Faison explained how nonprofit organizations can become certified sites offering low-cost immigration services.
Individuals who receive partial or full accreditation from the U.S. Department of Justice can, as non-attorney representatives working with a recognized organization, represent noncitizens before either the Department of Homeland Security (DHS) or both DHS and the Executive Office for Immigration Review. Unaccredited individuals can volunteer with clinic welcome teams and childcare.
Speaking the truth: Women using everyday conversations to share the gospel
Combining role play with two approaches to engaging in gospel conversations, Ashley Allen of the BSC’s Embrace Women’s Evangelism and Discipleship ministry encouraged and equipped women to share the gospel through natural, everyday interactions.
Allen shared two techniques that women could utilize to begin gospel conversations with others.
The first technique involved sharing a brief testimony using six descriptive words – two describing their life before Christ, two explaining who Christ is to them and two describing their life after Christ – along with a follow-up question like, “Do you have a story like that?”
The second approach involved an overview of the “3 Circles Life Conversation Guide,” which is a conversational evangelistic tool that incorporates drawing three circles to depict the brokenness of the world, the goodness of Jesus and how the world will one day be restored to the design that God originally intended.
Attendees had a chance to practice both techniques during the session.
With: A disciple-making relationship
George Robinson, associate professor at Southeastern Baptist Theological Seminary, and Josh Reed, senior consultant for adult evangelism and discipleship with the BSC, encouraged attendees to cultivate disciple-making relationships, beginning with people they already know.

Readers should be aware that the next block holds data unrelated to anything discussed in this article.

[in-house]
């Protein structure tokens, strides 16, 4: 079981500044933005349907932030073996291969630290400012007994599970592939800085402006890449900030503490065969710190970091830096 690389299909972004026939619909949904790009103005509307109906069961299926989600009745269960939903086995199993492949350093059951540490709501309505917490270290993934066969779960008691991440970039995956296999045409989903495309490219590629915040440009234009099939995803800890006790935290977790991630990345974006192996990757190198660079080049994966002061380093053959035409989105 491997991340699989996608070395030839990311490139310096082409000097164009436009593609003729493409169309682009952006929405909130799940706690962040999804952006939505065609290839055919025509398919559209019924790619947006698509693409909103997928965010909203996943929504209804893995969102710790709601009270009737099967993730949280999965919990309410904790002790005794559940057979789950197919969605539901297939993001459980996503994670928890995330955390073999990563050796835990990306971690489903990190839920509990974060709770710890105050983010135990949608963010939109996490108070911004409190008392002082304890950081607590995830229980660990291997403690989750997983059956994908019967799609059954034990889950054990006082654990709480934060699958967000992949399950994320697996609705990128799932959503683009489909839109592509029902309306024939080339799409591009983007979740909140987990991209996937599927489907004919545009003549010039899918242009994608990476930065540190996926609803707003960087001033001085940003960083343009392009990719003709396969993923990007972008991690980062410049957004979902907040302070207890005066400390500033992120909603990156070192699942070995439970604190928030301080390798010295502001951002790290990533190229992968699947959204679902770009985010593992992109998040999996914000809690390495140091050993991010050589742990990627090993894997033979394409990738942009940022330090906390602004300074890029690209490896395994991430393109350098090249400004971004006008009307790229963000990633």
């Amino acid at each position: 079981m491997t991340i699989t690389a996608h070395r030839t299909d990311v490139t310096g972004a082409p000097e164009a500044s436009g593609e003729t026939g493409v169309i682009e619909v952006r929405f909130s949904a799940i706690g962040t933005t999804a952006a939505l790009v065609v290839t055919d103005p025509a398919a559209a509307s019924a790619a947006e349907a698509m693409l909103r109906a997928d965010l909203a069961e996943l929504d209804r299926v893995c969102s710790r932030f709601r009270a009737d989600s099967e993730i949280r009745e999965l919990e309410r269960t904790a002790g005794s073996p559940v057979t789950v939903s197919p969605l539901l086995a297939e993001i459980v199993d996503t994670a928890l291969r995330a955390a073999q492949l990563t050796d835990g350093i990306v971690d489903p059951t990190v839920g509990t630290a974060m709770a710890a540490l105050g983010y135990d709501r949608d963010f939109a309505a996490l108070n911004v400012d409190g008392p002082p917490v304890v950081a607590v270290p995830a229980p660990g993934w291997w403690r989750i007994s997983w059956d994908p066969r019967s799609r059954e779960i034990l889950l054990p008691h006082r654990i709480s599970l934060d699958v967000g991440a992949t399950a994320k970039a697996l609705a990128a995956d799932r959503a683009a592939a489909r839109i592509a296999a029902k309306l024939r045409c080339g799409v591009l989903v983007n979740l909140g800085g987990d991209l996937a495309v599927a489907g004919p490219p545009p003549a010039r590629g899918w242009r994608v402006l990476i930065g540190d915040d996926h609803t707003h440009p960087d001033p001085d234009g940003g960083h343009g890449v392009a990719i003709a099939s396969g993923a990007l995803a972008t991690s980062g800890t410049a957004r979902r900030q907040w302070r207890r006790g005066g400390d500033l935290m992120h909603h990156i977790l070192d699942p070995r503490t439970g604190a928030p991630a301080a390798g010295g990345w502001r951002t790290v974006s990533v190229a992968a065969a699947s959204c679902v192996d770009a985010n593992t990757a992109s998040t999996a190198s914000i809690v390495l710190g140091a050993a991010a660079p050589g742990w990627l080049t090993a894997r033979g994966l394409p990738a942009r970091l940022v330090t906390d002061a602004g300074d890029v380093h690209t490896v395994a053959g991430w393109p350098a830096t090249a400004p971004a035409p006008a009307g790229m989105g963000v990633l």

Robinson and Reed asked participants to write the names of four people who are “far from God but close to them.” Robinson and Reed encouraged attendees to spend time and share with those individuals through everyday life activities, while looking for creative ways to encounter other lost people, as well.
Robinson and Reed also shared four key disciple-making principles taken from the book With: A Practical Guide to Informal Mentoring and Intentional Disciple Making, which Robinson co-authored.
The principles were inspiration, equipping, training and mobilization, and Robinson and Reed provided a scriptural basis and personal examples of each.
“If people aren’t asking the right questions, you may need to take them somewhere to where they start to ask right questions,” Robinson said.
Faith at home in every ministry
Mark Smith, senior consultant for family evangelism and discipleship with the BSC, encouraged pastors and churches to help families become the primary disciple-makers of their children by equipping parents and grandparents to become “eager learners, authentic doers and intentional teachers” of God’s Word in the home.
Using Deuteronomy 6:4-7 as a guide, Smith described four modern-day applications of the passage in which parents can impart biblical truth to their children. These times include sitting at home, walking or riding down the road, lying down and getting up.
“This should just be in the rhythm of our day,” Smith said. “We should be very intentional as we go throughout our day to be talking about the Lord.”
Smith said he is available to meet and consult with churches to help them begin to implement a “Faith at Home” approach to their various ministries.
The heart of disciple-making
Fulfilling the biblical mandate to make disciples isn’t merely about scriptural knowledge or evangelistic skill. It’s also about having a heart for God and for people who don’t know Him.
Brian Upshaw, team leader for the BSC’s Disciple-making Team, shared how the Great Commandment to love God and love our neighbors fuels the Great Commission mandate to make disciples of all nations.
“We’re not going to fulfill this mandate of making disciples unless our hearts are for God and for people,” Upshaw said.
Upshaw also shared an assessment tool called “The Great Commandment Matrix” with attendees. The four-quadrant matrix tool is designed to help individuals explore and examine their heart motives related to various aspects of disciple-making and whether their motives are religion-centered, self-centered, man-centered or Christ-centered.